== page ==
Write an essay on The Battle for God by Karen Armstrong.
It needs to be at least 4250 words.
The focus in this paper is on the religious fundamentalism as a worldwide phenomenon, and is seen in all the major religions. Jews have fundamentalist sects which rely upon a strict reading of their sacred book, the Torah. Muslims have fundamentalist sects which abhor modernity and see that the merging of church and state is the only proper way to govern society – this is known as governance by Shariah law. Protestant fundamentalists are marked by anti-intellectualism and a lack of rationalism. What all these fundamentalists sects have in common are that they are in opposition to modern thought. Modernity began in the 15th Century with the advent of scientific progress and the elevation of rational thought. It was during this time that man started to realize that they are not the literal center of the universe, and that they are not necessarily special. Meanwhile, modernity breeds a degree of uncertainty. Fundamentalism is a way to buttress the modern world, while providing the true believers with the certainty which they crave. According to Armstrong, Jewish fundamentalism has its genesis in 1492 in Europe.
Among the events that occurred that year, in addition to Christopher Columbus sailing from Spain to find a new trade route to India, is that King Ferdinand and Queen Isabella had to unite kingdoms under their rule. It was therefore important that the different factions which were to unite had a commonality, and this commonality was religion. This was important to them, because the world was modernizing at this time. This was a time of scientific discoveries and freedoms, and Western rationalism was gaining a foothold in Europe during this time. The royal subjects therefore had the means for academic and intellectual freedom. However, for a state which was trying to unite, such as Spain was during this time, such intellectual and academic freedoms could be dangerous to this nascent effort. Therefore, religion had to be imposed on the subjects, and the religion which was imposed was a common one – Christianity. Therefore, there could not be room for a state such as Iberia – where Christians, Jews and Muslims had previously lived in peace – to continue to exist in such a state. Too many religions at the time of modernizing would mean that there would not be a unified state, so the Spanish Inquisition began. According to Armstrong, the Inquisition was not a way to reinforce bygone beliefs, but, rather, was a way to unify the country during the modernizing process. The Jews were the frequent targets on the Spanish Reconquista in Iberia.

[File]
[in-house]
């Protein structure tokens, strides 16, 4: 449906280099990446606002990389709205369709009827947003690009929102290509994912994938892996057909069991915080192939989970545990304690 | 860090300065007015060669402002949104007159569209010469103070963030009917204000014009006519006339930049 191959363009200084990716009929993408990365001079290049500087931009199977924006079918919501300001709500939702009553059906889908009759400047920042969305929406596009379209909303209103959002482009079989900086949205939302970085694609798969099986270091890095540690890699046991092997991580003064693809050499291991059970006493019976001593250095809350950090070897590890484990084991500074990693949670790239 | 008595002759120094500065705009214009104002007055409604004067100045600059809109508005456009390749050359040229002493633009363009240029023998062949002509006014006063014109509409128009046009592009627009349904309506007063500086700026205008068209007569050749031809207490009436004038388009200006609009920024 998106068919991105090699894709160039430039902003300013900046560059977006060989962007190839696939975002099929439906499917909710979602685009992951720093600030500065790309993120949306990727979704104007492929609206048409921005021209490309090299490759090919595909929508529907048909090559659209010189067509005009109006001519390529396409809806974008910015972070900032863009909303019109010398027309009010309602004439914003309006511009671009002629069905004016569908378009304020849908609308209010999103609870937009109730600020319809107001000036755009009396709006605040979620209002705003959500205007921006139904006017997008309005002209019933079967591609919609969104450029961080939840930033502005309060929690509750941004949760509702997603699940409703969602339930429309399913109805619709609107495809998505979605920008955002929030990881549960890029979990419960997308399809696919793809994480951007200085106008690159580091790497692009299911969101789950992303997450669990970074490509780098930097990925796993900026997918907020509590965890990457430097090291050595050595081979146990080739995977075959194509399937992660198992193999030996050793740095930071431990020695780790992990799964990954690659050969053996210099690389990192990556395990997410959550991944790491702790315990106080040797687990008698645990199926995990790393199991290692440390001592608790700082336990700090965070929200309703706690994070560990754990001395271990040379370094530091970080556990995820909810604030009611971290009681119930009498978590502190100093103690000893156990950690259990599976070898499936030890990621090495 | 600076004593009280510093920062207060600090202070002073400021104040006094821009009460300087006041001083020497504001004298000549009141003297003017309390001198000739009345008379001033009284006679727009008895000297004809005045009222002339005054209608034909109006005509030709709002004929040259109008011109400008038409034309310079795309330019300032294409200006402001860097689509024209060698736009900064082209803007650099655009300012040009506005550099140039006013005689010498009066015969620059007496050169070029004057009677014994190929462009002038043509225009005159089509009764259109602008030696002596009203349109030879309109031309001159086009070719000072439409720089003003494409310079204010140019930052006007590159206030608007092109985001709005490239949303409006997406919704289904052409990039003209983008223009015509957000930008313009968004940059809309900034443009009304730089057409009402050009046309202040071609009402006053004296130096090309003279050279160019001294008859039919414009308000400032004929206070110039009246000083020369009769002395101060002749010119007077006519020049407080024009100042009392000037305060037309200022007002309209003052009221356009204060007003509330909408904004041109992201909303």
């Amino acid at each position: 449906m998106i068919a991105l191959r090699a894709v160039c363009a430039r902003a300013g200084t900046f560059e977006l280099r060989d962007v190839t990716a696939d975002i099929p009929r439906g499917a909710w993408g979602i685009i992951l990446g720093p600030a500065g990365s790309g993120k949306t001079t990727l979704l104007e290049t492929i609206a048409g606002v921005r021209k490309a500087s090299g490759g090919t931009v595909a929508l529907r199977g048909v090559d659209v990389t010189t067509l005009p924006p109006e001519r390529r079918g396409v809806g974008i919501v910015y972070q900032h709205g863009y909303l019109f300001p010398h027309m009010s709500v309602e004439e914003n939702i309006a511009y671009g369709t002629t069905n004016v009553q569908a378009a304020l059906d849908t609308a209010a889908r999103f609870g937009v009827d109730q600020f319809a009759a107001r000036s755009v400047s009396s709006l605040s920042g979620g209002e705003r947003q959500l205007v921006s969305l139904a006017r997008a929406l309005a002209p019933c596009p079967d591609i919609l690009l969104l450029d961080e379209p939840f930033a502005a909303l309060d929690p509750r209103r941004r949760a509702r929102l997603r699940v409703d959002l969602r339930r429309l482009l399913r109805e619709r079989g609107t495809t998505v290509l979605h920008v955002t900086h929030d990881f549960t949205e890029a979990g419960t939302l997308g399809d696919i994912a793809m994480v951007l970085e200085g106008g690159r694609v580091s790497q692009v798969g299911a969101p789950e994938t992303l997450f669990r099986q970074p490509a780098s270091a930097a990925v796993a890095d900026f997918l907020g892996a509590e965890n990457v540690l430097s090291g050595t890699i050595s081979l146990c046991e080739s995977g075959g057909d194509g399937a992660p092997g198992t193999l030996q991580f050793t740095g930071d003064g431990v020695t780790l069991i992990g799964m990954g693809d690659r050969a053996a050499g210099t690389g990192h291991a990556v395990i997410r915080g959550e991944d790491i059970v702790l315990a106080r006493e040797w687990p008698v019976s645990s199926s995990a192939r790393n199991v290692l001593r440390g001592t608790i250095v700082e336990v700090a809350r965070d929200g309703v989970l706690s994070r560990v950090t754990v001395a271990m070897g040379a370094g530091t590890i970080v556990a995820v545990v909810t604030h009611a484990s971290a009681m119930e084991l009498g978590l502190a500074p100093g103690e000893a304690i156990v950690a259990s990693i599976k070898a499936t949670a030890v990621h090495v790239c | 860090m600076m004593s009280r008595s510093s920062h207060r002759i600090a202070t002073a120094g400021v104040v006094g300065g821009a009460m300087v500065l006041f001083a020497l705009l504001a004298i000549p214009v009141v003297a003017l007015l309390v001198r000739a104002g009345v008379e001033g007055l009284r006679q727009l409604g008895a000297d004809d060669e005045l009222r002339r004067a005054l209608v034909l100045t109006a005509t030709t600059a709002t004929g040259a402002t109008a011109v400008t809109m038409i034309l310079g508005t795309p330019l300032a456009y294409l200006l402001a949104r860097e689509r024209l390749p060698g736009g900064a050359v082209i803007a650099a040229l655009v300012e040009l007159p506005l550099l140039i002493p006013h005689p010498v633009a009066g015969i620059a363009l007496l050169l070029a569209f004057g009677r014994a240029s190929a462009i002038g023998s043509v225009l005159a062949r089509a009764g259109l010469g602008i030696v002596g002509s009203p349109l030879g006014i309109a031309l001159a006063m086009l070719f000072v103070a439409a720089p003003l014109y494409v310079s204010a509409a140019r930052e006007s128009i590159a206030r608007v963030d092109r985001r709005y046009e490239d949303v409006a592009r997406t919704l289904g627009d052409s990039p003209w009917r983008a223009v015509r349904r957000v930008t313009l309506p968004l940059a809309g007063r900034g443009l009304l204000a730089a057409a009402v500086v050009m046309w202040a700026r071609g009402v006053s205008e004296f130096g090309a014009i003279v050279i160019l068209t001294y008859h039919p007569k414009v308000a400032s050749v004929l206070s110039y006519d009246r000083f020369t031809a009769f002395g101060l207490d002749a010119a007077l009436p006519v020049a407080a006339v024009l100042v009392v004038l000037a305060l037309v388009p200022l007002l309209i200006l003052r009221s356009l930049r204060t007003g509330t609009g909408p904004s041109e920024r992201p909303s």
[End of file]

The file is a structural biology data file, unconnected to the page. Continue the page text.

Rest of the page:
They were forced to convert to Christianity, on the pain of death. Some Jews sought to avoid persecution by voluntarily converting. This resulted, for the “New Christians” in the converted Jews attaining exalted positions in society. As Armstrong states, these Jews often “became wealthy and successful. Some became high-ranking priests, others married into the best families, and many achieved spectacular success in commerce” (Armstrong, 2001, p. 7). This made the “Old Christians” jealous and suspicious of the converted Jews. Riots resulted, as the converted Jews were driven from their homes and saw their property destroyed. This led Ferdinand and Isabella to become alarmed at the fact that, instead of uniting the country, the country was becoming more divisive. Moreover, some of the converted were actually still practicing Jews in private, and were encouraging other of the converted to return to Judaism. The Inquisition rooted out these closet Jews, subjected them torture and imprisoned them and killed some of them – 13,000 of the converted were killed during the Inquisition. This made the converted Jews bitter. Eventually, the situation had gotten out of hand, and Ferdinand and Isabella ended up expelling the Jews from the country. This led to expelled Jews, over a period of time.